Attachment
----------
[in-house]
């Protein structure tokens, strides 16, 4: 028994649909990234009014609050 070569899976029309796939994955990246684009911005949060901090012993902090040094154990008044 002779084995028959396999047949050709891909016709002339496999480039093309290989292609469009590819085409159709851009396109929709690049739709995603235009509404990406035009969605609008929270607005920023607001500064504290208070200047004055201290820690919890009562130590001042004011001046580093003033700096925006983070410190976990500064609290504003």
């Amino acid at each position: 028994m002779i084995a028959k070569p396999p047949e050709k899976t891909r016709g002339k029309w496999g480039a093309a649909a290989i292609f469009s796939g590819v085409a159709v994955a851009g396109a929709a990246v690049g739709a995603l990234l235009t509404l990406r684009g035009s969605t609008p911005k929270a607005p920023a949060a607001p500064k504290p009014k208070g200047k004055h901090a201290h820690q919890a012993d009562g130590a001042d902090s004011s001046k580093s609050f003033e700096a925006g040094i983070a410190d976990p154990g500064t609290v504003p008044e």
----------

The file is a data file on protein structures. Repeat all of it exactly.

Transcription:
[in-house]
């Protein structure tokens, strides 16, 4: 028994649909990234009014609050 070569899976029309796939994955990246684009911005949060901090012993902090040094154990008044 002779084995028959396999047949050709891909016709002339496999480039093309290989292609469009590819085409159709851009396109929709690049739709995603235009509404990406035009969605609008929270607005920023607001500064504290208070200047004055201290820690919890009562130590001042004011001046580093003033700096925006983070410190976990500064609290504003």
């Amino acid at each position: 028994m002779i084995a028959k070569p396999p047949e050709k899976t891909r016709g002339k029309w496999g480039a093309a649909a290989i292609f469009s796939g590819v085409a159709v994955a851009g396109a929709a990246v690049g739709a995603l990234l235009t509404l990406r684009g035009s969605t609008p911005k929270a607005p920023a949060a607001p500064k504290p009014k208070g200047k004055h901090a201290h820690q919890a012993d009562g130590a001042d902090s004011s001046k580093s609050f003033e700096a925006g040094i983070a410190d976990p154990g500064t609290v504003p008044e």